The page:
16 comments on “Energy saving ideas again

  1. mem37814
    January 20, 2017

    I use red nail polish on the inside of bath tub to remind the kids not to fill tub over the red mark when they r old enough to run their own water.

  2. mem37814mildred
    January 1, 2017

    never thought about letting bath water stand until cool but I do save the water and use my broom to clean the tub an shower walls-also cleans the broom- then I use the water to flush the commode.. now I will let water cool to get the heat..thanks

  3. Helen Baczynski
    November 17, 2016

    We’re encouraged to use led light bulbs to save on electricity, but those old incandescent bulbs gave off good heat too. Not good in the summer, but helpful in the winter.

    • Anita
      November 18, 2016

      Hey, I hadn’t thought of that. Thanks.

  4. Jasna
    November 15, 2016

    Thank you for the tips!!!

    November 15, 2016

    Dear Na-Na,
    What kind of pan is the left rear one in the picture of the cast iron pans in the oven? Mini Bundt pans?? Just curious…

    • Anita
      November 15, 2016

      Grandma Mama called it a muffin pan. Used to make muffins or cupcakes.

  6. camcoogan
    November 15, 2016

    Love the history you share. There is so much to learn from the earlier generations. Thanks for the little tips that help to pinch those pennies.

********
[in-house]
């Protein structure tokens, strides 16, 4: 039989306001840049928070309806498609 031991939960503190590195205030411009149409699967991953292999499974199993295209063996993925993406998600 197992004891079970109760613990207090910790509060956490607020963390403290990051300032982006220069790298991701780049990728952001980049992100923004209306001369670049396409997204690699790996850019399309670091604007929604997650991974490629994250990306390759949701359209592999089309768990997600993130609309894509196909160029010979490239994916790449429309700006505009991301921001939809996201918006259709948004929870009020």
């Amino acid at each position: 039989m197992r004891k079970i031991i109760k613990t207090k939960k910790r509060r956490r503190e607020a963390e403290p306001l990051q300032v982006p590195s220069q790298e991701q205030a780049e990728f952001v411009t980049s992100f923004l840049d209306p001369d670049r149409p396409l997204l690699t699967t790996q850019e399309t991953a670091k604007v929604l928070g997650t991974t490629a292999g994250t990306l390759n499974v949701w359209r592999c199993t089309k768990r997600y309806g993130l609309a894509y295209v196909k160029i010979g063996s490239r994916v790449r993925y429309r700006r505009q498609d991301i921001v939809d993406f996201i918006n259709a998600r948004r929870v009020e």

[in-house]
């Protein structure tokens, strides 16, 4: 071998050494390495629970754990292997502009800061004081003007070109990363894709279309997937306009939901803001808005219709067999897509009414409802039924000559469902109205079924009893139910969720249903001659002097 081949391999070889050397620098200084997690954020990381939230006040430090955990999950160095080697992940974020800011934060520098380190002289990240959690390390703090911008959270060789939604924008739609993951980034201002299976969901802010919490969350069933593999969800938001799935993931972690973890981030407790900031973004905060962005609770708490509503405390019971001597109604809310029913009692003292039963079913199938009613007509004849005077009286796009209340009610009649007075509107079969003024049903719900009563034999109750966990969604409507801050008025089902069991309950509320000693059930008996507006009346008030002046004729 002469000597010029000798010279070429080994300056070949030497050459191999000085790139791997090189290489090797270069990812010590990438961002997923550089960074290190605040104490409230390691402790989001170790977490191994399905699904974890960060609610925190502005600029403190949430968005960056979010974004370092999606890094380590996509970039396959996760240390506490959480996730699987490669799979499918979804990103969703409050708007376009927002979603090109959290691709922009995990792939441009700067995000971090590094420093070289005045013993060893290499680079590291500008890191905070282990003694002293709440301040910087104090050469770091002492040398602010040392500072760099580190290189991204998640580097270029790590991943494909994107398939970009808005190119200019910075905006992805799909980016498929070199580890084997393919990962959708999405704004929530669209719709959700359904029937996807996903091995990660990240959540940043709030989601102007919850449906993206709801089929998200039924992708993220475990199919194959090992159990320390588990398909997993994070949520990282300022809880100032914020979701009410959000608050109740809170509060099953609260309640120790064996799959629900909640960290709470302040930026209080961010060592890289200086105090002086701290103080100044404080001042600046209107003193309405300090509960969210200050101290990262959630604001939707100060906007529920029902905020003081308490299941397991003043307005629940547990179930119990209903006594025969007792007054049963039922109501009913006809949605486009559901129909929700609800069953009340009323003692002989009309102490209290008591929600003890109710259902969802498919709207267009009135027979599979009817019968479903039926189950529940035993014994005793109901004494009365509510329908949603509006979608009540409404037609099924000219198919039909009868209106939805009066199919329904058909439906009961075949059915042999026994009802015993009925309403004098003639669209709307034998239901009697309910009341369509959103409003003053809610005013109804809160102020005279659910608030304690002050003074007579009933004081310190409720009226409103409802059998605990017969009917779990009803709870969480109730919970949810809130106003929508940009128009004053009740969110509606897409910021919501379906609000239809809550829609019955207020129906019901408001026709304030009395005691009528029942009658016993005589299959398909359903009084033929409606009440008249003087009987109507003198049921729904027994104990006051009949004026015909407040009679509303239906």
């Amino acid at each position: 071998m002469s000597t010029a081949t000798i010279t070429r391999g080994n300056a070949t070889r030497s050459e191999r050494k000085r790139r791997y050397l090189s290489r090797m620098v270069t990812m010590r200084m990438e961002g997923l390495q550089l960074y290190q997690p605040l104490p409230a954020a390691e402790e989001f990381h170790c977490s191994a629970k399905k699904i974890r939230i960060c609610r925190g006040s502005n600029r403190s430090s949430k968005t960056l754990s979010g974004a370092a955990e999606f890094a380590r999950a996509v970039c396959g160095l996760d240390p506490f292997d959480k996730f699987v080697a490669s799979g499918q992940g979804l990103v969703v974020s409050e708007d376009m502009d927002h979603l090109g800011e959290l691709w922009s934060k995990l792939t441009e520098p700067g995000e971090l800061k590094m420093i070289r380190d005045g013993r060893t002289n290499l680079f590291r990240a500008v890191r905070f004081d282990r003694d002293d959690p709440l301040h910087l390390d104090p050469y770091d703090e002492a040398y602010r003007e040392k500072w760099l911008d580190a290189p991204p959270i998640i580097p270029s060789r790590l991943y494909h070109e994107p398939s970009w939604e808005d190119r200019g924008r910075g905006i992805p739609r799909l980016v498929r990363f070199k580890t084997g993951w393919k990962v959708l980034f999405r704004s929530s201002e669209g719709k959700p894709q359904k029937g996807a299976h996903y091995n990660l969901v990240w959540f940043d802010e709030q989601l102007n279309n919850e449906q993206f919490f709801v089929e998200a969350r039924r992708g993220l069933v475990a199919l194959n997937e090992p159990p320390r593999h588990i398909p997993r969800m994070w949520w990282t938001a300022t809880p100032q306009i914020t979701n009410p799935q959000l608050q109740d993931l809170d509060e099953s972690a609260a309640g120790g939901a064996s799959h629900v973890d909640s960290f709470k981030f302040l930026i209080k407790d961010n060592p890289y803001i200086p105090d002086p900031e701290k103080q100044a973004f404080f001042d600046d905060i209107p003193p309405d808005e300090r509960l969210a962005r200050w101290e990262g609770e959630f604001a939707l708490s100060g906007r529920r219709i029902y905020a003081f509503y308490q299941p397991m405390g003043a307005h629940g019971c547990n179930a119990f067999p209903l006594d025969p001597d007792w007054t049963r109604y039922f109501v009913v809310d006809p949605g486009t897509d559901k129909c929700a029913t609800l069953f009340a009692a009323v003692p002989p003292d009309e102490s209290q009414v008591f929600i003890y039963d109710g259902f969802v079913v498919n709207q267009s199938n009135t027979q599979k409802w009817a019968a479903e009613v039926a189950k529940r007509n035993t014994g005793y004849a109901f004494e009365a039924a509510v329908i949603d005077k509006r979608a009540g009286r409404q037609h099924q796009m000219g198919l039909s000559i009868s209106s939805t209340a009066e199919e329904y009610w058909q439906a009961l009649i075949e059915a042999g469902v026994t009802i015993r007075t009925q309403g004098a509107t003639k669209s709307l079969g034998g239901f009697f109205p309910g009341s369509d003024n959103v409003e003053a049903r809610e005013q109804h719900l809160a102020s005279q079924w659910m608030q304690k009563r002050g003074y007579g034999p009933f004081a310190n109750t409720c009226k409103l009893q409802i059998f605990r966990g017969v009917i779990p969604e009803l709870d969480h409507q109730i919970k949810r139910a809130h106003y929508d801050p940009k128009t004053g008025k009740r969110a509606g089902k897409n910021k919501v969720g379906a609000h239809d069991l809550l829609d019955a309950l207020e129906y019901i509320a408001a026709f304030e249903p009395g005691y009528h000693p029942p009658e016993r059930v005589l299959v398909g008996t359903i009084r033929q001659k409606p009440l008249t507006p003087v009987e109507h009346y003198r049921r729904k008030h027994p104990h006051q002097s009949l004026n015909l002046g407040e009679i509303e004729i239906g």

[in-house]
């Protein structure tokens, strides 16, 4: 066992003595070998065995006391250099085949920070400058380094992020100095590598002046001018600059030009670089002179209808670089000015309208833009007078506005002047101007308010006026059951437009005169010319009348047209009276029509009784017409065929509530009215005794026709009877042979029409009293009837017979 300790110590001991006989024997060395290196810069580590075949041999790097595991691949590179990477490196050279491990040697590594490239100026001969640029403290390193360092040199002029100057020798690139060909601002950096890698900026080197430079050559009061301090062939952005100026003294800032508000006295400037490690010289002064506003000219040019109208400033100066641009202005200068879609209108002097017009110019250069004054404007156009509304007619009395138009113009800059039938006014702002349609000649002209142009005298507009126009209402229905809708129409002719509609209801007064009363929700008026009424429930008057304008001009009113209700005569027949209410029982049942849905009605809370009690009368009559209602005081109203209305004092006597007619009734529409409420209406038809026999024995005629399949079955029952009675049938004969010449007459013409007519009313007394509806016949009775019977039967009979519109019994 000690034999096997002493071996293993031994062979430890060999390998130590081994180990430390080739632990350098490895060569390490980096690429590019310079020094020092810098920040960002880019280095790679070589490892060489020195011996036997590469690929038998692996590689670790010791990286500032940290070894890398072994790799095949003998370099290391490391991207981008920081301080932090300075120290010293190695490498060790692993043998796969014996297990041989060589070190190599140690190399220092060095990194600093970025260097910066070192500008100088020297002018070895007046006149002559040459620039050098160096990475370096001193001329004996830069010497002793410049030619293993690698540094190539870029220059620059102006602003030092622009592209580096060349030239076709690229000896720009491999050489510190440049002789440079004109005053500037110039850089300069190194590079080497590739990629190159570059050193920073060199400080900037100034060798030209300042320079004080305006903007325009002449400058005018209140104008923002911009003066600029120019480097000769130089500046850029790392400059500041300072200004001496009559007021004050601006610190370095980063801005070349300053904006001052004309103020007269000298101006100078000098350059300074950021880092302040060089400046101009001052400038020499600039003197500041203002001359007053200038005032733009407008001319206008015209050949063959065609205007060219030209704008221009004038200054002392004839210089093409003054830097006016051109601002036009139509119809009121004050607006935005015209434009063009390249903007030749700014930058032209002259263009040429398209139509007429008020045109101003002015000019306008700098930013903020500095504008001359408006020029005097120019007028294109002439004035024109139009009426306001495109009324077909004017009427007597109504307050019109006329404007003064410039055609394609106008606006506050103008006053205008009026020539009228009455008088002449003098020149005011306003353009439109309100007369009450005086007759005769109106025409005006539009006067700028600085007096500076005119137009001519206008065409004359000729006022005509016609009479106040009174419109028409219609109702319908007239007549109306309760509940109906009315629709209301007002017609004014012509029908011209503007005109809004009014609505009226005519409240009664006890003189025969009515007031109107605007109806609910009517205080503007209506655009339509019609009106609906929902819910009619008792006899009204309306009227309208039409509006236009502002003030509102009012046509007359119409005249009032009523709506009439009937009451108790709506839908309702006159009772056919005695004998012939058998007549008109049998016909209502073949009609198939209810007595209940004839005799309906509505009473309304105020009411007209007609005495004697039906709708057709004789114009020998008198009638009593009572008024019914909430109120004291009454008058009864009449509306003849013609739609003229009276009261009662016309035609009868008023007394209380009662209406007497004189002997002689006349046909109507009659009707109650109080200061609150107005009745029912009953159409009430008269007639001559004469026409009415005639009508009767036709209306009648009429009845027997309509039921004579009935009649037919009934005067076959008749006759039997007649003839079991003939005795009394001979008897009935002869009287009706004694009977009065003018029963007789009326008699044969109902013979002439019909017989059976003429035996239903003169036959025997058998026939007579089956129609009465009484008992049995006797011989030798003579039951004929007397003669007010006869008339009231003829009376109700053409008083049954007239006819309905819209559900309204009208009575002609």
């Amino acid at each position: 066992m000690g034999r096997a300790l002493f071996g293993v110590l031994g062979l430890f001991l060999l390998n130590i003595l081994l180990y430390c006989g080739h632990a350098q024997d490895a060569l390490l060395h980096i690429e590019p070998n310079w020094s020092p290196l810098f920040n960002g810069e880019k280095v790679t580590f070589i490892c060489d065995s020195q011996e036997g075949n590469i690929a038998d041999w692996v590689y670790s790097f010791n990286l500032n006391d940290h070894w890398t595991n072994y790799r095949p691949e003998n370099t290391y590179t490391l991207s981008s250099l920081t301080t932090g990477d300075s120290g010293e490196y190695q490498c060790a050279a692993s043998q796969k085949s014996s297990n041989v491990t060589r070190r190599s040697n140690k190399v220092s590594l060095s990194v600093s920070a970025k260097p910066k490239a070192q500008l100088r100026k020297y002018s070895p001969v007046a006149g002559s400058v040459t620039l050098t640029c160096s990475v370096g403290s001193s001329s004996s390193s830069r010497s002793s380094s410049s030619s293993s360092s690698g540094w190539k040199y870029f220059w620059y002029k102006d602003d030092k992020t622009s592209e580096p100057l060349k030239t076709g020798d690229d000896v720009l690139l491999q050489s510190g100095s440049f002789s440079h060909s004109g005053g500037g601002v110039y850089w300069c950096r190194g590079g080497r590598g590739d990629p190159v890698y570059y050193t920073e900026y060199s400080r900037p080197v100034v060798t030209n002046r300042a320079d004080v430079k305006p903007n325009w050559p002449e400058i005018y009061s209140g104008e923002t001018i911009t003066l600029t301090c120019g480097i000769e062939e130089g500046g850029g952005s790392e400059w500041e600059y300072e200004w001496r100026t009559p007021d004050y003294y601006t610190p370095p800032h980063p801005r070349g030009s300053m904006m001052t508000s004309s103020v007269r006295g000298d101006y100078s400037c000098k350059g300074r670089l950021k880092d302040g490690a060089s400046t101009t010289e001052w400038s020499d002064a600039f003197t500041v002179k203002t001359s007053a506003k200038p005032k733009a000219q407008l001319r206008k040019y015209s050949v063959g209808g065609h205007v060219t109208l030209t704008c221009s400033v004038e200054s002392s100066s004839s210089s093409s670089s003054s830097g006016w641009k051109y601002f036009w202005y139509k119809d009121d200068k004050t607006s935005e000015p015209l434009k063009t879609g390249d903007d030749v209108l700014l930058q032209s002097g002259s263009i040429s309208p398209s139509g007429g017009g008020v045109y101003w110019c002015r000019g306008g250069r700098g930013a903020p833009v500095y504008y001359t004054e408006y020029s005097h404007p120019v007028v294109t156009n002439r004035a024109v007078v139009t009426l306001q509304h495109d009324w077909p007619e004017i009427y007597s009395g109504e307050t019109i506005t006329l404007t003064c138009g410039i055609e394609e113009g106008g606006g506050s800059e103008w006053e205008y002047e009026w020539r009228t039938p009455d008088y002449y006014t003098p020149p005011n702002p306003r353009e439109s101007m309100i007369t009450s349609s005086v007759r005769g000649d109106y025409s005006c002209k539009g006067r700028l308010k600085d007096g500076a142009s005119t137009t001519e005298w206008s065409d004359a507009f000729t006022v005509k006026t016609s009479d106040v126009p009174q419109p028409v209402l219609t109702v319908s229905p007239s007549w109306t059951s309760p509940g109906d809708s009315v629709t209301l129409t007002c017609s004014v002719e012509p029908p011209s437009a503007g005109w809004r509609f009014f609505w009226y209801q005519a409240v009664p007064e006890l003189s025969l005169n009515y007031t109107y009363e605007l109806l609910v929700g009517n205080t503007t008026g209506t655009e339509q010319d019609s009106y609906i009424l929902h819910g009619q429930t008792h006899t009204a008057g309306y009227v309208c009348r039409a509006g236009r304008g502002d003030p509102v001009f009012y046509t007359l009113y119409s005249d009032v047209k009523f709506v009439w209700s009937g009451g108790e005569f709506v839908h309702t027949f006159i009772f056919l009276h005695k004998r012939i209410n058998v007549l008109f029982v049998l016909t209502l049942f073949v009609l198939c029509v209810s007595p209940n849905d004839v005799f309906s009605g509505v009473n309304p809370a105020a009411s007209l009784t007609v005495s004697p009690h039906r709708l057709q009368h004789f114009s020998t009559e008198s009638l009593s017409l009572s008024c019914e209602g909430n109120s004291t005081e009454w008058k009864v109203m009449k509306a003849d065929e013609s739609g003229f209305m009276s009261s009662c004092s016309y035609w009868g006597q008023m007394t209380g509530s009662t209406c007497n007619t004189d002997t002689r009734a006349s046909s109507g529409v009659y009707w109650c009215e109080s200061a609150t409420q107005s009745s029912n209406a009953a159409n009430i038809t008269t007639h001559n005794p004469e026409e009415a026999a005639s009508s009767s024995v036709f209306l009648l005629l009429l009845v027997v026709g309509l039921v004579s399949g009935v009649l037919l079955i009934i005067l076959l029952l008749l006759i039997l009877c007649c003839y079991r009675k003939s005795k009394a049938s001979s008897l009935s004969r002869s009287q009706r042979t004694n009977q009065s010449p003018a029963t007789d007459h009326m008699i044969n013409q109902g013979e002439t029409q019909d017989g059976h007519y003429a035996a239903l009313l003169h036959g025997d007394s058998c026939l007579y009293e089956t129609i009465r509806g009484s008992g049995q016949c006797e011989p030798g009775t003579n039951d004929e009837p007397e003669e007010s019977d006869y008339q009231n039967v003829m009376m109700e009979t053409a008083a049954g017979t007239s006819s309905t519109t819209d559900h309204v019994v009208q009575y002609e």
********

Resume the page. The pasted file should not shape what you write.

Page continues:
• Anita
      November 15, 2016

      You’re welcome.

  7. Melinda U.
    November 14, 2016

    I hold my hands over the toaster to warm them also! I do this over the tea kettle as well.:)

    • Anita
      November 15, 2016

      Good idea. I don’t have a tea kettle but I’ve been planning to get one soon.

  8. Nancy Lotzer
    November 14, 2016

    And here I thought that my mom and grandmother keep the cast iron in the oven just because that was a place to keep it. I never asked why. I’m guilty of making a cup of hot tea water just to warm my hands. : )

    • Anita
      November 14, 2016

      Yeah, I thought that too until now. 🙂

  9. captnmike
    November 14, 2016

    I think the stuff in the oven is a false savings – just changes the time the heat is released – should take longer for the oven to heat up because of the extra mass in the oven – but that heat would be released slower after the oven was turned off – I think a zero sum heat usage

    yes you save a bit of energy with letting the shower water cool down before pulling the plug

    good work on the other savings – a bit here and a bit there and soon you have real savings – hang in there and good job

    • Anita
      November 14, 2016

      You’re right it won’t cut the amount of energy used. I was thinking more about the heat being released to keep my kitchen warm. The temperature inside my house is ranging in the upper 50s to lower 60s. Any extra heat helps.

  10. craftytadpole
    November 14, 2016

    Good tip on storing cast iron in the stove. Thanks.